The Moen Revolution Showerhead -- an example of success through observing things first-hand.
Some weeks ago, Sonny Lykos kindly sent me the book: Customer Loyalty Guaranteed: Create, Lead, and Sustain Remarkable Customer Service by Chip R. Bell and John R. Patterson. I've been making my way through the book's important themes -- it really is an easy-to-read volume, but I'm savoring it through a slower-than-usual reading process.
Tonight, however, something caught my eyes which is relevant, and that is one of the book's seven rules for harnessing intelligence, specifically, "Listening to customers is good, watching customer behaviour is even better."
The authors go on to note:
"Customer behavior is often more telling than the customer's words. Continuum, a Massachusetts-based consulting firm, found that out when hired to conduct market research for Moen, Inc., for use in the development of a new line of showerheads. Continuum felt the best way to discover what customers wanted in a new showerhead wasn't to ask them by surveys but rather to watch them in action. According to the New York Times, the company got permission to film customers taking showers in their own homes and used the findings in the new design. Among the insights gleaned were that people spent half their time in the shower with their eyes closed and 30 per cent of their time avoiding water altogether. The data contributed to the new Moen Revolution showerhead becoming a best seller."I'm sure almost none of our businesses require us to set up cameras in people's showers, but there is an interesting point here -- we cannot gather insights into what our clients really want without getting close to their real world, and real perspectives. I'm wondering, for example, if someone setting up a "lunch and learn" event at an architect's office would gain some advantage by seeking permission to attend another manufacturers' representatives "lunch and learn" at the same architect's office, first. (Obviously, this will only work if the two reps are not direct competitors.)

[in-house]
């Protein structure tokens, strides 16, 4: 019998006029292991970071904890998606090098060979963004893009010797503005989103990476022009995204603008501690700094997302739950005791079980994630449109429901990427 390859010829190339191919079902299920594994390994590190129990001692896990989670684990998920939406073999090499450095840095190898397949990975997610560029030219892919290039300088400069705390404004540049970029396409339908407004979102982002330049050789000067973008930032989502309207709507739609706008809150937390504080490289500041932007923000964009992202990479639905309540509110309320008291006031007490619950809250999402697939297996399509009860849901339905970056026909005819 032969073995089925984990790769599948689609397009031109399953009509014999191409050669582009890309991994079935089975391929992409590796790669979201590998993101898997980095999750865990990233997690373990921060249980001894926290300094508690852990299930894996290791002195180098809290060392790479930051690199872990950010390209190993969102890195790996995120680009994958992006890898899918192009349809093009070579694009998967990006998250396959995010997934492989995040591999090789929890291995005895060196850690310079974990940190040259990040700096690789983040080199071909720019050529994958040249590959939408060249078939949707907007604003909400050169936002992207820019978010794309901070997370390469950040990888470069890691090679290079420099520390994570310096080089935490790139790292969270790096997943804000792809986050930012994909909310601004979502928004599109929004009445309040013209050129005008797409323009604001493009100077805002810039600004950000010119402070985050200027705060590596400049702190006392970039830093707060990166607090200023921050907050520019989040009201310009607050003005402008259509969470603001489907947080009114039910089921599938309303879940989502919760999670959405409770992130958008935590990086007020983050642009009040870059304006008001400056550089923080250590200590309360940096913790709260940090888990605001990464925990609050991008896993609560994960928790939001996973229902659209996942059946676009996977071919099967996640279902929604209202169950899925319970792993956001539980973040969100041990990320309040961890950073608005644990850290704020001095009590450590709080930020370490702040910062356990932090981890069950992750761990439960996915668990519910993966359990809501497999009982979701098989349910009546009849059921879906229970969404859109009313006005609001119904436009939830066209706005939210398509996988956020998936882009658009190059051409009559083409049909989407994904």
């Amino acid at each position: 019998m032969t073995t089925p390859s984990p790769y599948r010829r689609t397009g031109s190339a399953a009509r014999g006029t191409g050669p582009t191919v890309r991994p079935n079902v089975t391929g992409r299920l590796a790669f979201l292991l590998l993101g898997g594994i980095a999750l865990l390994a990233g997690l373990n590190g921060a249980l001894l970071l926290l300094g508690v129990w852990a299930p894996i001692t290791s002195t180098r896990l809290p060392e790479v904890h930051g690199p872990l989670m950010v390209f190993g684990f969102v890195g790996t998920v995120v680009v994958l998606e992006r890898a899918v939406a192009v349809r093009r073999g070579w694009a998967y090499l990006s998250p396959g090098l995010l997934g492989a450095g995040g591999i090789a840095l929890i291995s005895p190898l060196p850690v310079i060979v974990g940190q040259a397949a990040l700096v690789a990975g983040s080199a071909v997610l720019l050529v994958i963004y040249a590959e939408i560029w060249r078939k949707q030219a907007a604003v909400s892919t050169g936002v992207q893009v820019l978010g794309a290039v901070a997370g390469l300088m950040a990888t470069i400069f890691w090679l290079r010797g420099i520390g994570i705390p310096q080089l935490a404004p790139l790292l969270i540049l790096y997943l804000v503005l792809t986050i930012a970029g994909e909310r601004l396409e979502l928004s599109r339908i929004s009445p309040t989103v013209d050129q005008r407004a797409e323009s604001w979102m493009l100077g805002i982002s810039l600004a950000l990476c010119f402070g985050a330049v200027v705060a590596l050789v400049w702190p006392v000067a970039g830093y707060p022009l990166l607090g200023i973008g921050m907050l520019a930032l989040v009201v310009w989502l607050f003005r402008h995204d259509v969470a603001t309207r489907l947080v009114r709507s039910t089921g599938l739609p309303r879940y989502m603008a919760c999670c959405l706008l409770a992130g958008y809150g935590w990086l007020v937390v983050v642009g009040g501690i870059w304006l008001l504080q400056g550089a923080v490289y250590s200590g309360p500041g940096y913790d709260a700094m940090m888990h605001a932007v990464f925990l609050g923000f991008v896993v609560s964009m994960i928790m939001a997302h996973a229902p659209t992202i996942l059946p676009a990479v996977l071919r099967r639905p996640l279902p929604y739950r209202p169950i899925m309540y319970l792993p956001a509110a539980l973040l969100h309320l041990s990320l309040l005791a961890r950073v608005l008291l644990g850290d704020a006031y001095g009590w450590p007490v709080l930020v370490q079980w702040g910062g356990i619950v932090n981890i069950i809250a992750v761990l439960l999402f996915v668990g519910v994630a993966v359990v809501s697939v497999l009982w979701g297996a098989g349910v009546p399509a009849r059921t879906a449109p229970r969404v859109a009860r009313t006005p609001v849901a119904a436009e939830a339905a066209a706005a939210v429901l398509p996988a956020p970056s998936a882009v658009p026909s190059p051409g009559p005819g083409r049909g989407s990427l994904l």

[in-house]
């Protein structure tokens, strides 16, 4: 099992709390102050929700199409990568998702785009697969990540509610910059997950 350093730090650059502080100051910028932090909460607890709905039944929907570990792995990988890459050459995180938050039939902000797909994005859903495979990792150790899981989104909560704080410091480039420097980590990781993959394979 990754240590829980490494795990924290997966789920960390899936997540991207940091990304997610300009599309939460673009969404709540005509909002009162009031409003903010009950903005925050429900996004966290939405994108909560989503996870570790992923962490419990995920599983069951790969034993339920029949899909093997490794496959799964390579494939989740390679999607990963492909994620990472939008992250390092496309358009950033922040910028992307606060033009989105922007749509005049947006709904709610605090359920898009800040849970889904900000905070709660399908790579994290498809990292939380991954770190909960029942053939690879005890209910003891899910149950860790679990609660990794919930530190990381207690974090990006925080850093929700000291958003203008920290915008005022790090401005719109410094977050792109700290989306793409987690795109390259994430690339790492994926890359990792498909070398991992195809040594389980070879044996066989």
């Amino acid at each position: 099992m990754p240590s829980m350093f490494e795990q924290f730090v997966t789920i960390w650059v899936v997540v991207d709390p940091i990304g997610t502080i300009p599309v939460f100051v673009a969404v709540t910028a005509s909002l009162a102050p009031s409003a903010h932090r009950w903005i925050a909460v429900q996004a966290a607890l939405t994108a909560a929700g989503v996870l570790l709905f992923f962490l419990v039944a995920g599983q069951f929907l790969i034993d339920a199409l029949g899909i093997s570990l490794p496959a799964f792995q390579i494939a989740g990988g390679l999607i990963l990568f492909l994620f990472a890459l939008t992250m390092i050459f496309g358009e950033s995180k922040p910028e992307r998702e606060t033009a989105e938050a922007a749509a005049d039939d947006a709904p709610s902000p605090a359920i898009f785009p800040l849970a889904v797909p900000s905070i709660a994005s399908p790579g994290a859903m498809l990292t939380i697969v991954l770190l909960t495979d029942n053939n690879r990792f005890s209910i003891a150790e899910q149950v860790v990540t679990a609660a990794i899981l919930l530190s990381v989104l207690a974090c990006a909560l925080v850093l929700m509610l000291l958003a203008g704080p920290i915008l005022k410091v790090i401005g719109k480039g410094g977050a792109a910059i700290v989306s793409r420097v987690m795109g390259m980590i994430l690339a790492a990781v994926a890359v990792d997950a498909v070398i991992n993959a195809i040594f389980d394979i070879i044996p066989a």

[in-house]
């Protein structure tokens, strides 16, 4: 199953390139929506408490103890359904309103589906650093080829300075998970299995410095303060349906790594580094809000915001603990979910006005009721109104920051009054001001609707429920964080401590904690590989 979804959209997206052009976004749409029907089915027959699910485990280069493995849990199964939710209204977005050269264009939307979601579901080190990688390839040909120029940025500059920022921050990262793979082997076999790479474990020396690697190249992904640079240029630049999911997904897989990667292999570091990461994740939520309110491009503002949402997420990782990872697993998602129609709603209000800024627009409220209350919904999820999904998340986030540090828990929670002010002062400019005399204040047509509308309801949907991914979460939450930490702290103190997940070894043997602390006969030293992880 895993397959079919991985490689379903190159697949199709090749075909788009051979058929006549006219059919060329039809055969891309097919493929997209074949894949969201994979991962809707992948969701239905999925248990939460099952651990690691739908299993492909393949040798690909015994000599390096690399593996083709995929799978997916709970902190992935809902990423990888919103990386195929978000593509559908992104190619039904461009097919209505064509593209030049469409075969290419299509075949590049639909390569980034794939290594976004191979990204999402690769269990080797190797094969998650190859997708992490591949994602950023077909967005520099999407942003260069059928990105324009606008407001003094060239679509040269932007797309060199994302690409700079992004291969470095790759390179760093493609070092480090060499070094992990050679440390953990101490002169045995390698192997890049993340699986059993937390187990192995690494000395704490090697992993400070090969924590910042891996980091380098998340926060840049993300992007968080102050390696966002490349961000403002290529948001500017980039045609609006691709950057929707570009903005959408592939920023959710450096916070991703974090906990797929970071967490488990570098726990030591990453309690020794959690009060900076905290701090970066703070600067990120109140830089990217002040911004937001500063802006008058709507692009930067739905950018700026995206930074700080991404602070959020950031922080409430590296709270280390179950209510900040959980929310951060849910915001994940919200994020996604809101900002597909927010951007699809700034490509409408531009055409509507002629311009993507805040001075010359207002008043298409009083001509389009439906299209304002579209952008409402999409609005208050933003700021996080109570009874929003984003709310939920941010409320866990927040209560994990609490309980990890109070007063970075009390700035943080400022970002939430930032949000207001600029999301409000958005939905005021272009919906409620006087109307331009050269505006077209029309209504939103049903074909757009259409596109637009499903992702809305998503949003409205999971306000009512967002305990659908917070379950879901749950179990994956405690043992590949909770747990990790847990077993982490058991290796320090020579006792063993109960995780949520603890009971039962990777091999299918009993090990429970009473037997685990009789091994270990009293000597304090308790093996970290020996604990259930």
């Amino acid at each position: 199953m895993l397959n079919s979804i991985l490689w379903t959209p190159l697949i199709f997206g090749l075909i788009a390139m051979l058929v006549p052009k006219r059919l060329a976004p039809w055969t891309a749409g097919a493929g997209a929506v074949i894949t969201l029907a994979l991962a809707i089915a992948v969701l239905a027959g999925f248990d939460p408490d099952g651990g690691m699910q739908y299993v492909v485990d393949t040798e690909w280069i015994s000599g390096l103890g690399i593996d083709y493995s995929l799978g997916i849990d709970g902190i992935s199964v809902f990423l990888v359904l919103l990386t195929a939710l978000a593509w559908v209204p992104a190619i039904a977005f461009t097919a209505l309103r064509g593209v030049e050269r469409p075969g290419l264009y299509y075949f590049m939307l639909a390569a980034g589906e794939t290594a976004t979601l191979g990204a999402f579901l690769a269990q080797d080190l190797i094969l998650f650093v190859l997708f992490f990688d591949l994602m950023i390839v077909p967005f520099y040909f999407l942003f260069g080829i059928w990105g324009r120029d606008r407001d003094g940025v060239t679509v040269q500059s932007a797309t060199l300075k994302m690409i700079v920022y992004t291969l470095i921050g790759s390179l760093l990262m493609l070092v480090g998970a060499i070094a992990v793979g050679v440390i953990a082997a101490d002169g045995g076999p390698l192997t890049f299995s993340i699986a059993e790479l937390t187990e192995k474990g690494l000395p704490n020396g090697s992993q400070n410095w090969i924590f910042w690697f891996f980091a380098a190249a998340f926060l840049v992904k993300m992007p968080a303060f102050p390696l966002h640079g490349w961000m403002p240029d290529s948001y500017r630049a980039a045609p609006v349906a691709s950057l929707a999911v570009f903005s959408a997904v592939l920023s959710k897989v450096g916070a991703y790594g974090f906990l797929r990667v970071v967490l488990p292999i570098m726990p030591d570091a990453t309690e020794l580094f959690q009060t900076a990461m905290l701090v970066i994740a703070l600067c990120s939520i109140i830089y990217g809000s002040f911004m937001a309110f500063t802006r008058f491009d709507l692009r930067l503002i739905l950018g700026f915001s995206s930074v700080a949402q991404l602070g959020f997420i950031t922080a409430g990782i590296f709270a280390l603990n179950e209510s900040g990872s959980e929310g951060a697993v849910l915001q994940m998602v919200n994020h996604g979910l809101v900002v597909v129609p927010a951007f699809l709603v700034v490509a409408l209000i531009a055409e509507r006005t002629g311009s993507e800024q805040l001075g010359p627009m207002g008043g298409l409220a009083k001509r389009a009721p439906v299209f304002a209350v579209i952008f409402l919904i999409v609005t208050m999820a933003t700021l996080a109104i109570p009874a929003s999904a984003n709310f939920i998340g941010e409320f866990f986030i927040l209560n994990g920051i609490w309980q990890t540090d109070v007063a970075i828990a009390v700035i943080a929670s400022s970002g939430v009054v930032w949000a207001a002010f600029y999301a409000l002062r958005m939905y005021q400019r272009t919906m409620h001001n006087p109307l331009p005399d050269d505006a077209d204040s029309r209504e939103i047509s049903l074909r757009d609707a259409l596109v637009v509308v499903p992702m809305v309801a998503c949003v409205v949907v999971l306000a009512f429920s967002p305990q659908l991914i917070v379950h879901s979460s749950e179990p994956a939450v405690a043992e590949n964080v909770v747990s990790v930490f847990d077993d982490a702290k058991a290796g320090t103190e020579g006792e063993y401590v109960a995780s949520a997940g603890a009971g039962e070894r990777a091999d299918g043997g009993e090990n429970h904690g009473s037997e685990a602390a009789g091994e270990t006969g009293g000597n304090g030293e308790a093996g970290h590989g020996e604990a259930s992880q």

While the visit as a respectful guest rather than leader will of course consume time, the observing role would give you two real advantages -- some insights into the character and nature of the audience you will be addressing later, and (perhaps more valuable) some insights into presentation practices and knowledge about the non-competing product line.